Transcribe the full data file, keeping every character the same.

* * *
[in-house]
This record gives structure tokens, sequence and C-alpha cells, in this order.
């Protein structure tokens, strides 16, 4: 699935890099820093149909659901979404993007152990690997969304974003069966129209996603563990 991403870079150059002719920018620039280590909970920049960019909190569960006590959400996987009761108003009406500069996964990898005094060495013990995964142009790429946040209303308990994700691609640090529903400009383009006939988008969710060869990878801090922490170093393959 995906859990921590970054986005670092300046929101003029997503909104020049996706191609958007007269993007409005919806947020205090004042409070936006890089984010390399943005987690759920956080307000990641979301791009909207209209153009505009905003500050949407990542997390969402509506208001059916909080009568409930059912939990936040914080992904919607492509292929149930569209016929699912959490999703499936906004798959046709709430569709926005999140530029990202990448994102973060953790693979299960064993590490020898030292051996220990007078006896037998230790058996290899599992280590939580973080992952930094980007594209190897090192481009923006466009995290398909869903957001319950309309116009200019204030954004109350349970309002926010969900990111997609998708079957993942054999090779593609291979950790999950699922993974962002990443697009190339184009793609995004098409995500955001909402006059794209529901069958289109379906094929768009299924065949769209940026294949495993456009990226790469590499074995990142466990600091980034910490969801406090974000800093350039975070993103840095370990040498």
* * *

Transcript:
[in-house]
This record gives structure tokens, sequence and C-alpha cells, in this order.
């Protein structure tokens, strides 16, 4: 699935890099820093149909659901979404993007152990690997969304974003069966129209996603563990 991403870079150059002719920018620039280590909970920049960019909190569960006590959400996987009761108003009406500069996964990898005094060495013990995964142009790429946040209303308990994700691609640090529903400009383009006939988008969710060869990878801090922490170093393959 995906859990921590970054986005670092300046929101003029997503909104020049996706191609958007007269993007409005919806947020205090004042409070936006890089984010390399943005987690759920956080307000990641979301791009909207209209153009505009905003500050949407990542997390969402509506208001059916909080009568409930059912939990936040914080992904919607492509292929149930569209016929699912959490999703499936906004798959046709709430569709926005999140530029990202990448994102973060953790693979299960064993590490020898030292051996220990007078006896037998230790058996290899599992280590939580973080992952930094980007594209190897090192481009923006466009995290398909869903957001319950309309116009200019204030954004109350349970309002926010969900990111997609998708079957993942054999090779593609291979950790999950699922993974962002990443697009190339184009793609995004098409995500955001909402006059794209529901069958289109379906094929768009299924065949769209940026294949495993456009990226790469590499074995990142466990600091980034910490969801406090974000800093350039975070993103840095370990040498």